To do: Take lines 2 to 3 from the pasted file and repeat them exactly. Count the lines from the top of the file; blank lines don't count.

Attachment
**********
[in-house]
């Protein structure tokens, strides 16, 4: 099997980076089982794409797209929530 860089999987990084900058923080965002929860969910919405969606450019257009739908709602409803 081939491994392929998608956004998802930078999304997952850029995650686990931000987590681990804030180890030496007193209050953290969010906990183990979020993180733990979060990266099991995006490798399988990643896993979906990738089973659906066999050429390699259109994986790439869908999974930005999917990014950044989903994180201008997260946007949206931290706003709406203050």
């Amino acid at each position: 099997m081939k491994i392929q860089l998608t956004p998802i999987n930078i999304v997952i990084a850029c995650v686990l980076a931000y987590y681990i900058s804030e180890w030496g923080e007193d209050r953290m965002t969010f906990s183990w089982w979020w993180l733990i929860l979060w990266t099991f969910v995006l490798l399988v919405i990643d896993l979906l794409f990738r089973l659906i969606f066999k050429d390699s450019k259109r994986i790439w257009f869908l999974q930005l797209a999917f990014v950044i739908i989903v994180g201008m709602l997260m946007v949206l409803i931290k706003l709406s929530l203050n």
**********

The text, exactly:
């Protein structure tokens, strides 16, 4: 099997980076089982794409797209929530 860089999987990084900058923080965002929860969910919405969606450019257009739908709602409803 081939491994392929998608956004998802930078999304997952850029995650686990931000987590681990804030180890030496007193209050953290969010906990183990979020993180733990979060990266099991995006490798399988990643896993979906990738089973659906066999050429390699259109994986790439869908999974930005999917990014950044989903994180201008997260946007949206931290706003709406203050």
């Amino acid at each position: 099997m081939k491994i392929q860089l998608t956004p998802i999987n930078i999304v997952i990084a850029c995650v686990l980076a931000y987590y681990i900058s804030e180890w030496g923080e007193d209050r953290m965002t969010f906990s183990w089982w979020w993180l733990i929860l979060w990266t099991f969910v995006l490798l399988v919405i990643d896993l979906l794409f990738r089973l659906i969606f066999k050429d390699s450019k259109r994986i790439w257009f869908l999974q930005l797209a999917f990014v950044i739908i989903v994180g201008m709602l997260m946007v949206l409803i931290k706003l709406s929530l203050n």